Tens of Thousands of Unfinished Ford Trucks Are Parked Up: Here’s Why
The same goes for an inactive munitions factory in Indiana. And parking lots in front of Ford plants in Missouri and Michigan.
In total, the company expects it could have as many as 45,000 near-complete pickups in storage by the end of the third quarter, all waiting for a few parts before dealers can sell them. Unfinished vehicles, Ford says, “disproportionately include high-demand, high-margin models of popular trucks and SUVs.”
Kentucky locals told CNN many appear to be F-250 and F-350 Super Duty trucks. They may be nearing the end of current production – Ford plans to introduce an all-new Super Duty next week.
Ford says most of the trucks “will be completed and sold to dealerships in the fourth quarter.”
Shortage of microchips still slows production
Ford didn’t answer our questions about what parts the trucks expect. But there’s a good chance it’s microchips.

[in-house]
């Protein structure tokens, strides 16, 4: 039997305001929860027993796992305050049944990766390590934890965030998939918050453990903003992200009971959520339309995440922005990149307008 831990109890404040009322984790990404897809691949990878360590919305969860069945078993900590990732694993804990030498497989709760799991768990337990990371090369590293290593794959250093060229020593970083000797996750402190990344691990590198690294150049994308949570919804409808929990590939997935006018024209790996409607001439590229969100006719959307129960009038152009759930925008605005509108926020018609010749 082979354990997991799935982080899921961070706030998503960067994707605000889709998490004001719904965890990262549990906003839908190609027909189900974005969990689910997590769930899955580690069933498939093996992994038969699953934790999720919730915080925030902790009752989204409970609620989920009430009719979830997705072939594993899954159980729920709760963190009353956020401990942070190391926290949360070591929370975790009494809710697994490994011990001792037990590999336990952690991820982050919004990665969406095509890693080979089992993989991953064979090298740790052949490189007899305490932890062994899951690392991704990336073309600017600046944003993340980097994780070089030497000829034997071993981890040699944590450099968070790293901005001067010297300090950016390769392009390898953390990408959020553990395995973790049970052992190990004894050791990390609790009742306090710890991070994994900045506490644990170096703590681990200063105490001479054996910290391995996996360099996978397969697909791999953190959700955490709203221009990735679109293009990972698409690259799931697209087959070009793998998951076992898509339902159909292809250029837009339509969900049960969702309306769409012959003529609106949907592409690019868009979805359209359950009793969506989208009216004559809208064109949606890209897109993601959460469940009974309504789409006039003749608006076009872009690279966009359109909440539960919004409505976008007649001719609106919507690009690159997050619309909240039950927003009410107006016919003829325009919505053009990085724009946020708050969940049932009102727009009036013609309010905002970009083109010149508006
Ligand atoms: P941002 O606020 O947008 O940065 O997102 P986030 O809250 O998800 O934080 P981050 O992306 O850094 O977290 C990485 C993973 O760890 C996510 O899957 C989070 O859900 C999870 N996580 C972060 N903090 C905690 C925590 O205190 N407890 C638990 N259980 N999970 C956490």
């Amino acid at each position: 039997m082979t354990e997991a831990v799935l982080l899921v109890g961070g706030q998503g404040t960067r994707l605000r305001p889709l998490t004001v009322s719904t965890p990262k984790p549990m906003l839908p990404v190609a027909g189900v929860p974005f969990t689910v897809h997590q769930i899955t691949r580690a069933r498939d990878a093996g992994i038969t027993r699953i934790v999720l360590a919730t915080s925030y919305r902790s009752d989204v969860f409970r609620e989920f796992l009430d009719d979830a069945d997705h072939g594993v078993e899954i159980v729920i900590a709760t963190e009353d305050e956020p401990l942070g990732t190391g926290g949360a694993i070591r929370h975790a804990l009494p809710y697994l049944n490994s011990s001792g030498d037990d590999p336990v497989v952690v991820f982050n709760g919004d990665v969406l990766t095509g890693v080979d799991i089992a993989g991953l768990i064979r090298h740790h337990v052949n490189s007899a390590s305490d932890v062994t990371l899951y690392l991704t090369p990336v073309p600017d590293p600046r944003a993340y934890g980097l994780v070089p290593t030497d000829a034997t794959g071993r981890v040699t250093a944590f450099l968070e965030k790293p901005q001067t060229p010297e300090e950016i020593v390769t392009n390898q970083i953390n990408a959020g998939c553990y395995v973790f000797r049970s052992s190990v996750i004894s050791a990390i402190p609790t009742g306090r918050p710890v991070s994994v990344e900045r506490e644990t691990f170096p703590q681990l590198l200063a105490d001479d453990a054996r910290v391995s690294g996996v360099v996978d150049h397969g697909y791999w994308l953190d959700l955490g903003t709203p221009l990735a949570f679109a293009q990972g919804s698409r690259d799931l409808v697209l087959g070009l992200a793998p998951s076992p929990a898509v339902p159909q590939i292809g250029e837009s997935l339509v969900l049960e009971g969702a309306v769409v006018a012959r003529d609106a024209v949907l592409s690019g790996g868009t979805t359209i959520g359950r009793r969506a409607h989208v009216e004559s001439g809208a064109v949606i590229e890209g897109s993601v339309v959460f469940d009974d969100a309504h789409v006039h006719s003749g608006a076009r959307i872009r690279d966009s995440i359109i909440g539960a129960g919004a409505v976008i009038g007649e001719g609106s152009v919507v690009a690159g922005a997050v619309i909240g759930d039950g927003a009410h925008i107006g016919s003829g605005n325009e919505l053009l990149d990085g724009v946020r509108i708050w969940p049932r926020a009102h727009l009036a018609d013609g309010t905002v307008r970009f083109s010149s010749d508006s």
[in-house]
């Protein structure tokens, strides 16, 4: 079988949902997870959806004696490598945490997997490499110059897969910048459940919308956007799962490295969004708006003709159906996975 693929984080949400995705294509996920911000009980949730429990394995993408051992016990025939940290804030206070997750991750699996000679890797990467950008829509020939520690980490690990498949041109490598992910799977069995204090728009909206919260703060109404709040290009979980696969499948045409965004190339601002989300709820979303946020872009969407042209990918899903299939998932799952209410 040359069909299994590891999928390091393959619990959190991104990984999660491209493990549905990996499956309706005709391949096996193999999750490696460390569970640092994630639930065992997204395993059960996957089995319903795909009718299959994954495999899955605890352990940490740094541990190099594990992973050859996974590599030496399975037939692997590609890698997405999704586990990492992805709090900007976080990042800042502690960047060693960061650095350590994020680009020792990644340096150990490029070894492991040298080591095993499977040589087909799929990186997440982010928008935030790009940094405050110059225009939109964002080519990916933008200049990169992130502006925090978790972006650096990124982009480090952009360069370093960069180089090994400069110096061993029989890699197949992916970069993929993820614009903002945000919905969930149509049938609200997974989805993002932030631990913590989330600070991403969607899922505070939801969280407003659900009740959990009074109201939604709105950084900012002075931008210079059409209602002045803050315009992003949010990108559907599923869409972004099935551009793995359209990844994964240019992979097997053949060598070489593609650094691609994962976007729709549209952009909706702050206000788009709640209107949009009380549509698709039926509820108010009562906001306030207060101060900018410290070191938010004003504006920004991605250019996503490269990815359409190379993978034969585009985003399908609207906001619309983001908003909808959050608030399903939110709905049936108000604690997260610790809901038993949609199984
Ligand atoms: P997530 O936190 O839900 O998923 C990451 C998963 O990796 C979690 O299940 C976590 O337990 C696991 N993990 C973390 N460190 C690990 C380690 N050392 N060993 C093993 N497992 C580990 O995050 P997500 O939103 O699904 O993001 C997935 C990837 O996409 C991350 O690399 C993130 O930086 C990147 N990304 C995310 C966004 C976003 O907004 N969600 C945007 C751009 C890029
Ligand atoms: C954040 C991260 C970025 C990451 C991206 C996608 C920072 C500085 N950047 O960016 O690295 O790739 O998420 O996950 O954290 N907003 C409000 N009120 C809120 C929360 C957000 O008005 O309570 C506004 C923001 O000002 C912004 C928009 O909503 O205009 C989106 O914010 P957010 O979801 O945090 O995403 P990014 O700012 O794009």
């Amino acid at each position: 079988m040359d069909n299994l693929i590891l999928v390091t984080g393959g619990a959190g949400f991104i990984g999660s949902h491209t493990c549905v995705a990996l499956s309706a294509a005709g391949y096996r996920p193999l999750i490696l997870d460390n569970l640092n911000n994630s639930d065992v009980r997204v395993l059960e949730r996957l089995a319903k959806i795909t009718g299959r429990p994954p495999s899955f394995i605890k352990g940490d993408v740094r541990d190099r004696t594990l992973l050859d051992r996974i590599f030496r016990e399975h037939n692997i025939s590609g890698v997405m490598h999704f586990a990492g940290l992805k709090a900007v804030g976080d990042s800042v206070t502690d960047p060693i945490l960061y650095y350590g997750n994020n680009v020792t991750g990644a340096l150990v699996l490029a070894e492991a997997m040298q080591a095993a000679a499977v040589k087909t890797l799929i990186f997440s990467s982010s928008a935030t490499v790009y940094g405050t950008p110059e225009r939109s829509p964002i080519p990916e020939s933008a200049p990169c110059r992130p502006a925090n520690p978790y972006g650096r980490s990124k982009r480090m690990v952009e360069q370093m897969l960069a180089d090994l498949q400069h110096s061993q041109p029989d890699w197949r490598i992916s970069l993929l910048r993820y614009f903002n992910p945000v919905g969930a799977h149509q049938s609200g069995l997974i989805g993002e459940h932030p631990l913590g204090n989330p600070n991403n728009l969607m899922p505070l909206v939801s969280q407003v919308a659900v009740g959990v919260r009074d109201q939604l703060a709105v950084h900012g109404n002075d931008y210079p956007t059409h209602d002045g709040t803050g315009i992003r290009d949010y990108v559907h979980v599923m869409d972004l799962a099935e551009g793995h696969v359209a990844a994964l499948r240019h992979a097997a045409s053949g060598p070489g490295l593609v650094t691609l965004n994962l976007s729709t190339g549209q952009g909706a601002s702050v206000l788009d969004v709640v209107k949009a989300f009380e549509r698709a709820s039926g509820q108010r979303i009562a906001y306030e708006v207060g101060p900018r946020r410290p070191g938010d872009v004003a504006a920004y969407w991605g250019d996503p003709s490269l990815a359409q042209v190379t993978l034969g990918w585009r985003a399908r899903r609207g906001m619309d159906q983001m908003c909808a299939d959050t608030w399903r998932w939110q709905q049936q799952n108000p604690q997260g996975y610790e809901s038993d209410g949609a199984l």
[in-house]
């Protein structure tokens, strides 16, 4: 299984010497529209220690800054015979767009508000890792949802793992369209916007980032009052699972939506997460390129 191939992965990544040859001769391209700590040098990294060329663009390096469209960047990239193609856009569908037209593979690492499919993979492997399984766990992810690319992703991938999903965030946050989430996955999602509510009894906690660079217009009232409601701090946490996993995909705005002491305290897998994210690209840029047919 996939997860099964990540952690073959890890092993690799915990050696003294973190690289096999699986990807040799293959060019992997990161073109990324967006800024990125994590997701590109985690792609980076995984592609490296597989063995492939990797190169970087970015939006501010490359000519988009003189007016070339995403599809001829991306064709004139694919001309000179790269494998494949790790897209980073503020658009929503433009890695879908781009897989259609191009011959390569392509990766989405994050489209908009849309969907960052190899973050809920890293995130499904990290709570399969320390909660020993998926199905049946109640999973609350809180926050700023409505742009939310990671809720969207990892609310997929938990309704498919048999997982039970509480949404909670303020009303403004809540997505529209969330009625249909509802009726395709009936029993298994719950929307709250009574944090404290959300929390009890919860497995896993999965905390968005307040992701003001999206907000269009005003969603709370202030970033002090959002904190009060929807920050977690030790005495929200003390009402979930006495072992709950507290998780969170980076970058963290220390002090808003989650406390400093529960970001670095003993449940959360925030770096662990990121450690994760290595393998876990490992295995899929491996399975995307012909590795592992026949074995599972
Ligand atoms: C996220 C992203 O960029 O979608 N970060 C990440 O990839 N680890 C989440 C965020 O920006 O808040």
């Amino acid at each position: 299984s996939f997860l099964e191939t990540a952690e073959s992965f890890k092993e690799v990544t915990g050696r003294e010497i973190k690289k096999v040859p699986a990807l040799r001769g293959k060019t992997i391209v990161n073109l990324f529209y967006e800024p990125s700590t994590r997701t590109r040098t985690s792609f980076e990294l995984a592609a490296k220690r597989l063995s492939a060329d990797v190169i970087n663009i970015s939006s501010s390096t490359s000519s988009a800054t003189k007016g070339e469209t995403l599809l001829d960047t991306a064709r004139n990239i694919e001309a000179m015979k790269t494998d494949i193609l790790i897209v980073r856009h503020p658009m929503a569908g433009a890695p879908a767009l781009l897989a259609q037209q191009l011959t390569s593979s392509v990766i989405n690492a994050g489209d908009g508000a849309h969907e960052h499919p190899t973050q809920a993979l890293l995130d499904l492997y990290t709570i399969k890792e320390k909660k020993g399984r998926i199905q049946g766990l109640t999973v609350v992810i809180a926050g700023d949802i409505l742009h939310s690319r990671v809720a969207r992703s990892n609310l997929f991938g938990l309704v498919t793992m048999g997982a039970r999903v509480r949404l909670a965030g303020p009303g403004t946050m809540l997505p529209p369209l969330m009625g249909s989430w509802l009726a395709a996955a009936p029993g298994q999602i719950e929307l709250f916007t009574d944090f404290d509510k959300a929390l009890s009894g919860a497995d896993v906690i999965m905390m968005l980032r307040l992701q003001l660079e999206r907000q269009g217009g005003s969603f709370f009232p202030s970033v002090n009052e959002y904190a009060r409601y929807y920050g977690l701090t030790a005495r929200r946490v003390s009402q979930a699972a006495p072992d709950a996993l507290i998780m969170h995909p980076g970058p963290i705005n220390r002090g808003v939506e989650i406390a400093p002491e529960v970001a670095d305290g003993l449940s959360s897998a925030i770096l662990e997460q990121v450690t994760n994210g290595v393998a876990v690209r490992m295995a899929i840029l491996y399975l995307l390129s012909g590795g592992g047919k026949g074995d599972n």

An ongoing global shortage of microchips is forcing automakers around the world to cut production. Kelley Blue Book’s parent company, Cox Automotive, now estimates automakers will build about 13.3 million cars this year, down nearly 4 million from before the COVID-19 pandemic began and the outbreak shortage of microprocessors.
Automakers have stripped some high-tech features from vehicles and released others with the promise of adding them later when chips become available.
It’s also possible that the trucks lack something less technological. Chevrolet this month began selling heavy-duty trucks without engine compartment sound insulation due to a shortage of foam insulation.
A fluctuating order book throughout the year
Attentive readers might hope that an influx of 45,000 new trucks into dealerships could be great news for car buyers. It’s unlikely.
This isn’t the first time Ford has piled up thousands of trucks waiting for parts. The Detroit Free Press reports that the automaker had an order book of 53,000 unfinished trucks at the start of the second quarter. It had fallen to around 18,000 by the end of the quarter.
Although Ford completed 35,000 unfinished trucks to reduce its backlog at the time, this decision had no appreciable effect on prices.